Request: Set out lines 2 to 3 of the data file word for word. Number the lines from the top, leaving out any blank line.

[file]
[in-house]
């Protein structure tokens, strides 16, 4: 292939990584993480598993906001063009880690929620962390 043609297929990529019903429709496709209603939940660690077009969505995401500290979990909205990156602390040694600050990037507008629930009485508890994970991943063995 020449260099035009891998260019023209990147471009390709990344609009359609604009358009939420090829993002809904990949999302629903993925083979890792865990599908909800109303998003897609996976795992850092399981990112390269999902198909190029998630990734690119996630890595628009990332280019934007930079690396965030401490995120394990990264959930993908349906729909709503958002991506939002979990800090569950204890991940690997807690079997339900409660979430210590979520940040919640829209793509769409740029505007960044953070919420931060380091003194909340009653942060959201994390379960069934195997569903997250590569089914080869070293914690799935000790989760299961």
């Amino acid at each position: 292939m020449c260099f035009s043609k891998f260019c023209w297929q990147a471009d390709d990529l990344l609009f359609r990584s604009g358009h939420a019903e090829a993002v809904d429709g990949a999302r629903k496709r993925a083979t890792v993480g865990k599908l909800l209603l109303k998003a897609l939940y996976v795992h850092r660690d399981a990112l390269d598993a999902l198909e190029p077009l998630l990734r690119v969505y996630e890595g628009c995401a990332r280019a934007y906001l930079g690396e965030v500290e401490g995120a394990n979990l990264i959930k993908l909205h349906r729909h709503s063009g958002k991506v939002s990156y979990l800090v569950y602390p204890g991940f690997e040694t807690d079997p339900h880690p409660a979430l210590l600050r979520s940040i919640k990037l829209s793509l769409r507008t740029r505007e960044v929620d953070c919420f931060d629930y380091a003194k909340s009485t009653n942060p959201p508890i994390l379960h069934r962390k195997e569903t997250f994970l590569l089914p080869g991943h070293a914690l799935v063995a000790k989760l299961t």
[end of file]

């Protein structure tokens, strides 16, 4: 292939990584993480598993906001063009880690929620962390 043609297929990529019903429709496709209603939940660690077009969505995401500290979990909205990156602390040694600050990037507008629930009485508890994970991943063995 020449260099035009891998260019023209990147471009390709990344609009359609604009358009939420090829993002809904990949999302629903993925083979890792865990599908909800109303998003897609996976795992850092399981990112390269999902198909190029998630990734690119996630890595628009990332280019934007930079690396965030401490995120394990990264959930993908349906729909709503958002991506939002979990800090569950204890991940690997807690079997339900409660979430210590979520940040919640829209793509769409740029505007960044953070919420931060380091003194909340009653942060959201994390379960069934195997569903997250590569089914080869070293914690799935000790989760299961």
């Amino acid at each position: 292939m020449c260099f035009s043609k891998f260019c023209w297929q990147a471009d390709d990529l990344l609009f359609r990584s604009g358009h939420a019903e090829a993002v809904d429709g990949a999302r629903k496709r993925a083979t890792v993480g865990k599908l909800l209603l109303k998003a897609l939940y996976v795992h850092r660690d399981a990112l390269d598993a999902l198909e190029p077009l998630l990734r690119v969505y996630e890595g628009c995401a990332r280019a934007y906001l930079g690396e965030v500290e401490g995120a394990n979990l990264i959930k993908l909205h349906r729909h709503s063009g958002k991506v939002s990156y979990l800090v569950y602390p204890g991940f690997e040694t807690d079997p339900h880690p409660a979430l210590l600050r979520s940040i919640k990037l829209s793509l769409r507008t740029r505007e960044v929620d953070c919420f931060d629930y380091a003194k909340s009485t009653n942060p959201p508890i994390l379960h069934r962390k195997e569903t997250f994970l590569l089914p080869g991943h070293a914690l799935v063995a000790k989760l299961t």